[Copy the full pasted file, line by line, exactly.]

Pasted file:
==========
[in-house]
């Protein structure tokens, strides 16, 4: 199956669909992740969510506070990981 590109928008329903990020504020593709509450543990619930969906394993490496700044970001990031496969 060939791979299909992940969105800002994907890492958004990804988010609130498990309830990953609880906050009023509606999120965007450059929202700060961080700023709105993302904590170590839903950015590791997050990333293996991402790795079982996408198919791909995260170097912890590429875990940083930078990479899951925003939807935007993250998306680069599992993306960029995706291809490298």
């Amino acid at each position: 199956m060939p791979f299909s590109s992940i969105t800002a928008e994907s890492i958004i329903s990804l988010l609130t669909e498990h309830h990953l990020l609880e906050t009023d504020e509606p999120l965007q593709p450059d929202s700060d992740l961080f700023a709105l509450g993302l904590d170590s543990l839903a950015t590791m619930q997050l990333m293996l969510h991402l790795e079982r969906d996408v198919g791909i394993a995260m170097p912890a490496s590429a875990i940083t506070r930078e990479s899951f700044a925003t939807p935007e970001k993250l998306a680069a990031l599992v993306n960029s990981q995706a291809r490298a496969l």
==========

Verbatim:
[in-house]
């Protein structure tokens, strides 16, 4: 199956669909992740969510506070990981 590109928008329903990020504020593709509450543990619930969906394993490496700044970001990031496969 060939791979299909992940969105800002994907890492958004990804988010609130498990309830990953609880906050009023509606999120965007450059929202700060961080700023709105993302904590170590839903950015590791997050990333293996991402790795079982996408198919791909995260170097912890590429875990940083930078990479899951925003939807935007993250998306680069599992993306960029995706291809490298």
């Amino acid at each position: 199956m060939p791979f299909s590109s992940i969105t800002a928008e994907s890492i958004i329903s990804l988010l609130t669909e498990h309830h990953l990020l609880e906050t009023d504020e509606p999120l965007q593709p450059d929202s700060d992740l961080f700023a709105l509450g993302l904590d170590s543990l839903a950015t590791m619930q997050l990333m293996l969510h991402l790795e079982r969906d996408v198919g791909i394993a995260m170097p912890a490496s590429a875990i940083t506070r930078e990479s899951f700044a925003t939807p935007e970001k993250l998306a680069a990031l599992v993306n960029s990981q995706a291809r490298a496969l």